Natural Bridges - Page 2
Utah, USA
December 2004


Owachomo (above) is the smallest and thinnest of the three natural bridges here and is commonly thought to be the oldest. We may never know for certain, as each of the bridges certainly have eroded at different rates. Regardless of its relative age, it is certainly the most fragile and elegant of the three spans, and an awe inspiring feature of erosion.


Bridges dimensions (in feet):
Owachomo : height 106 : span 180 : width 27 : thickness 9
Sipapu : height 220 : span 268 : width 31 : thickness 53
Kachina : height 210 : span 204 : width 44 : thickness 93


How Natural Bridges Form
The rock in the park is a sandstone first formed by windblown sand. The deep, looping White and Armstrong canyons and the three bridges within them can be traced to the relentless action of water against the crossbedded sandstone. The desert stream would occassionally scour its bed with a great head of water and sand, so that conditions for forming natural bridges were set. Kachina and Sipapu straddle streams with long winding curves. Owachomo, now stradling no stream, was apparently cut by the action of two streams.


When a river forms a great looping meander, almost circling back on itself, it can create the thin rock wall in which natural bridges form. Raging flood waters scrape away at both sides of the thin wall. Even during low water, percolation weakens the wall further. Eventually the river breaks through and takes the shorter course under its new bridge, abandoning the old meander. The river continues to wear down the rock, enlarging the hole by cutting itself deeper.


A natural bridge is temporary. Blocks fall from its underside, and its surfaces weather, wear, and weaken. The span of Owachomo, for example, the oldest bridge, has worn thin.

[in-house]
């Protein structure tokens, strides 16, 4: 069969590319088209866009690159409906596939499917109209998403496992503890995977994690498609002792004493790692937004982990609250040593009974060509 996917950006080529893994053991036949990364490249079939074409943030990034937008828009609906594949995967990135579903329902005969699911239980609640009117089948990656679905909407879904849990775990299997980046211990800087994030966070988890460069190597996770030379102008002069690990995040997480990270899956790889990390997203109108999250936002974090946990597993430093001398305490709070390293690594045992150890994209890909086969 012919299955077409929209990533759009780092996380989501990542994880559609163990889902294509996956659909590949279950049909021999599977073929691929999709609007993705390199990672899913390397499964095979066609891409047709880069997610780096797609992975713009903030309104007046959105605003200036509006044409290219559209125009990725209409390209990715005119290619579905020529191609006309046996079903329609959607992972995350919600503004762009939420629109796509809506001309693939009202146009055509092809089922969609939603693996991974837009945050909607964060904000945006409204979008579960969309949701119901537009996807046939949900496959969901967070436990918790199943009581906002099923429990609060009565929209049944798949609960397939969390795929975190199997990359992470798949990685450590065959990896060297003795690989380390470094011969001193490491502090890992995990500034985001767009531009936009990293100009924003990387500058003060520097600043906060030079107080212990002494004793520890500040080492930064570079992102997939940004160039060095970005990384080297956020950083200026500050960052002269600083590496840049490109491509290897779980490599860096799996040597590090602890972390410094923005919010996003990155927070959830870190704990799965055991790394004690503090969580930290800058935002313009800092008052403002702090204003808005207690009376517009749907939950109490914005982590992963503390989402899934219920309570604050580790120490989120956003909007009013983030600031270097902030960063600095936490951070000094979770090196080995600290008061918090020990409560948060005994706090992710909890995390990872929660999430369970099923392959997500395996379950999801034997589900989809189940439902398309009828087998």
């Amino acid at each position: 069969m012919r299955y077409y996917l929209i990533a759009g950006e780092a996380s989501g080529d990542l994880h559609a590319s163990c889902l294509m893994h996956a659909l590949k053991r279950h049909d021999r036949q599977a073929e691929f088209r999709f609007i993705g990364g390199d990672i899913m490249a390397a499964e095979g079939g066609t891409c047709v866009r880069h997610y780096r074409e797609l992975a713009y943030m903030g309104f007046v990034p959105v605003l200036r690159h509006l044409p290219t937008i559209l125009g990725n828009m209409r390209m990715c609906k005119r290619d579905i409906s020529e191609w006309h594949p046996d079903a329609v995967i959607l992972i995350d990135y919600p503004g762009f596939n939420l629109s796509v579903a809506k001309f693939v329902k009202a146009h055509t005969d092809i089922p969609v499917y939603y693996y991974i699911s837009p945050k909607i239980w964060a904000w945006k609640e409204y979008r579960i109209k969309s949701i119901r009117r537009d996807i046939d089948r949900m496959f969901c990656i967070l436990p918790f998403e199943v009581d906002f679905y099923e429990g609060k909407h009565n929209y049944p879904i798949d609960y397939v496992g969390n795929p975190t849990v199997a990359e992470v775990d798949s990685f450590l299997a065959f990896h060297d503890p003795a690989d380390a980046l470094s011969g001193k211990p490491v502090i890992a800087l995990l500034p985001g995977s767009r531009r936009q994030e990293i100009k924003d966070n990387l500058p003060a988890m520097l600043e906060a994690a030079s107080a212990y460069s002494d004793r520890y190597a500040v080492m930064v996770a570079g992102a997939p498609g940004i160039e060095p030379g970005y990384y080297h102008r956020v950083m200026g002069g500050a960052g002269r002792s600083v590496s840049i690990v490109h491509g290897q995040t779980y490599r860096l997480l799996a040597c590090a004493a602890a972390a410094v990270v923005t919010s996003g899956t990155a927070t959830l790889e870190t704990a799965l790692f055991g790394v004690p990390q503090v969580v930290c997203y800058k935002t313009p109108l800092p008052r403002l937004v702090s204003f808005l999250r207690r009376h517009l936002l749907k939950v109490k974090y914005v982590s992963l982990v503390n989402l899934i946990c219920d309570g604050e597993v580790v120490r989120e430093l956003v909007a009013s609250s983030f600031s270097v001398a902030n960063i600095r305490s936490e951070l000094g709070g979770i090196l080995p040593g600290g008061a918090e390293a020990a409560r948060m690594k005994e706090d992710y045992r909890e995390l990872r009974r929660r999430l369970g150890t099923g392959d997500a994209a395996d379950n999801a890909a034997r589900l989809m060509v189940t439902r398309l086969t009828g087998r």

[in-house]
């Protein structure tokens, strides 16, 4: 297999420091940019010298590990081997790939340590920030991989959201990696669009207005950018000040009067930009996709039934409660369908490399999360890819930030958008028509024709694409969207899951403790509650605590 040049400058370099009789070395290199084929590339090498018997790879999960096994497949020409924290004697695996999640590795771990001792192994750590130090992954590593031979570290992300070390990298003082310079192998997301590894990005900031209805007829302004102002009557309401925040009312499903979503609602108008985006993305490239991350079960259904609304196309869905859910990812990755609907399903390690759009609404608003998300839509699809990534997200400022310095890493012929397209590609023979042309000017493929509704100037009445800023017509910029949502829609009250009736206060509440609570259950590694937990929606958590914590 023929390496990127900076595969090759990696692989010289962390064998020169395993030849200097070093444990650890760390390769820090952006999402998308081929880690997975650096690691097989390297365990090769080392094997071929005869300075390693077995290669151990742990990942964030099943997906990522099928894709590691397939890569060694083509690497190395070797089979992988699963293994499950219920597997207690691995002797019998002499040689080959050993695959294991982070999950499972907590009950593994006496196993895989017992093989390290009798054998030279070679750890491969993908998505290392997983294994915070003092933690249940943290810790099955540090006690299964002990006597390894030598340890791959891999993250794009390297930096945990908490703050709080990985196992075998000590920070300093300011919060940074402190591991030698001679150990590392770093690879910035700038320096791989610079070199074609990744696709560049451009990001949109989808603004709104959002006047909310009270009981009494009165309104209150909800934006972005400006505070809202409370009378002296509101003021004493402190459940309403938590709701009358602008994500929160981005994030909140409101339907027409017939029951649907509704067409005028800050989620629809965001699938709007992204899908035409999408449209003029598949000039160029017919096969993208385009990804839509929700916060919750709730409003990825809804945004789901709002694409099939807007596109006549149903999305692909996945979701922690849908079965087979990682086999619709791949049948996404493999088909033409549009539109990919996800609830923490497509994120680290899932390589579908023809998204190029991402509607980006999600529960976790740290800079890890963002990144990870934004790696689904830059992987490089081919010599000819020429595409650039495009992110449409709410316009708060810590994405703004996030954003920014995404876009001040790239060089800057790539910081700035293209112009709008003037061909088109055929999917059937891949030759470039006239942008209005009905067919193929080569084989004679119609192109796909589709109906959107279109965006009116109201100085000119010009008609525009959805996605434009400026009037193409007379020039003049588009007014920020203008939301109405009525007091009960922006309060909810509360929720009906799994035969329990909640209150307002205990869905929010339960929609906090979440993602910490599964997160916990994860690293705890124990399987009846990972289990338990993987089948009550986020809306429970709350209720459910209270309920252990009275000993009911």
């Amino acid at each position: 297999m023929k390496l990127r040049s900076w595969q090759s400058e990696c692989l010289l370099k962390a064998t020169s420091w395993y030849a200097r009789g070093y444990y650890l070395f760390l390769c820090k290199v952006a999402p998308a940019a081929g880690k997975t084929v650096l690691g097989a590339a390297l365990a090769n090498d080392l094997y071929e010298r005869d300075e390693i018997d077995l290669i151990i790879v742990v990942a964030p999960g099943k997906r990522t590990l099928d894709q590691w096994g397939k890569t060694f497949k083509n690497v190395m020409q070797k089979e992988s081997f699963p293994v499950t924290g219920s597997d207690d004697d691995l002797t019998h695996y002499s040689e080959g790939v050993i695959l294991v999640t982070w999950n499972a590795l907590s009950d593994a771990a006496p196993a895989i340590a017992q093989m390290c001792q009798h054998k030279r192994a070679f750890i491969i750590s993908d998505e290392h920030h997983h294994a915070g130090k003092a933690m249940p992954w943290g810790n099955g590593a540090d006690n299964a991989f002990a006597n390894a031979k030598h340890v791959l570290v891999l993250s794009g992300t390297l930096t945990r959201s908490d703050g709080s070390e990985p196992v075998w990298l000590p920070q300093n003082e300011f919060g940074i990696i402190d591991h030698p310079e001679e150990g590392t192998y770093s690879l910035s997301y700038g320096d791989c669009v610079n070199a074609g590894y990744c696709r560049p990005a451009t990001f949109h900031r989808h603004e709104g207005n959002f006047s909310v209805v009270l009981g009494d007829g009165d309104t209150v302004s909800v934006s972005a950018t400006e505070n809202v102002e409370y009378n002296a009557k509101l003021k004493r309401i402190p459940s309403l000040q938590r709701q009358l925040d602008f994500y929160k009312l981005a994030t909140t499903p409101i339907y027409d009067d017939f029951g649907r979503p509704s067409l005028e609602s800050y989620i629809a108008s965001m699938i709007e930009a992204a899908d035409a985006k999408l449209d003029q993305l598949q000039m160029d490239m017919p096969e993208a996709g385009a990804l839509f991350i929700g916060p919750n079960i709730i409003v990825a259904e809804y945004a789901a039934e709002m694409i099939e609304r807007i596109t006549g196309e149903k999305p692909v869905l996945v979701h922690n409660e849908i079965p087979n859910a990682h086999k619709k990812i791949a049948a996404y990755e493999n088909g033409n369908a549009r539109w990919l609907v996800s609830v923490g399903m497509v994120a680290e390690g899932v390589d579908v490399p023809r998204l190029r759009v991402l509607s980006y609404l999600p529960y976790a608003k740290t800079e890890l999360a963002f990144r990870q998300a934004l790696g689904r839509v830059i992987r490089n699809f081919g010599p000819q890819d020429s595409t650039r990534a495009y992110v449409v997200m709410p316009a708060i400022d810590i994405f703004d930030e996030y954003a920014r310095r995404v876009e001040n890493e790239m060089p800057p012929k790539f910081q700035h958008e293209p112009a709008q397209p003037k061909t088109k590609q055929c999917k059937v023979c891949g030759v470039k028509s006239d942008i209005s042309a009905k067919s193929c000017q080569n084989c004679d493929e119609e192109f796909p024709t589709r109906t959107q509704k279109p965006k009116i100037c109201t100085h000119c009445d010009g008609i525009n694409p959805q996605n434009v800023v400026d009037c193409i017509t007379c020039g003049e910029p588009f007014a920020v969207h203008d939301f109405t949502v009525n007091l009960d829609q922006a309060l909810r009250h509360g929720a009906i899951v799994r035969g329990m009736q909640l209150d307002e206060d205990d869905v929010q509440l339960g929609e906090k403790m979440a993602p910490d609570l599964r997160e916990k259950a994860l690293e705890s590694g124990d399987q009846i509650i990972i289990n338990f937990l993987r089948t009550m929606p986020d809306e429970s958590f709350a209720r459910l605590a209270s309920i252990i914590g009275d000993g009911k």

Early in the Monument's development, a dirt road led to Owachomo bridge from the south. It ended at the campground and ranger station directly southwest of the bridge. There were no other roads, and visitors seeking the other two bridges hiked or rode horses through the rugged canyons, often guided by the first "custodian" of the National Monument, Ezekial "Zeke" Johnson. Today, remnants of "Zeke's trail", now on the National Register of Historic Places, can still be seen just across the canyon below Owachomo.


Kachina is "the middle bridge." Spanning the canyon equidistant from both Owachomo and Sipapu bridges. It is larger than Owachomo but smaller than Sipapu. Proving that canyons are dynamic rather than static, approximately 4,000 tons of sandstone fell from the inside of the Kachina bridge opening in June, 1992, enlarging the opening as it has doubtless been enlarged time and time again.
Government surveyor William Douglas dubbed the bridge "Kachina" when he found petroglyphs and pictographs depicting dancing figures carved on the base of the bridge. Douglas assumed that the ancestral Puebloan people who left the ancient rock art were related to the present day Hopi people, and that the painted and carved figures represented Kachina dancers. Before Douglas, local cowboy Jim Scorup named the bridge "Caroline" in honor of his mother. Before that, Cass Hite had named it "Senator."


All the text in this page were lifted from the official park brochure issued by the National Parks Service of the US Department of Interior and their website www.nps.gov/nabr.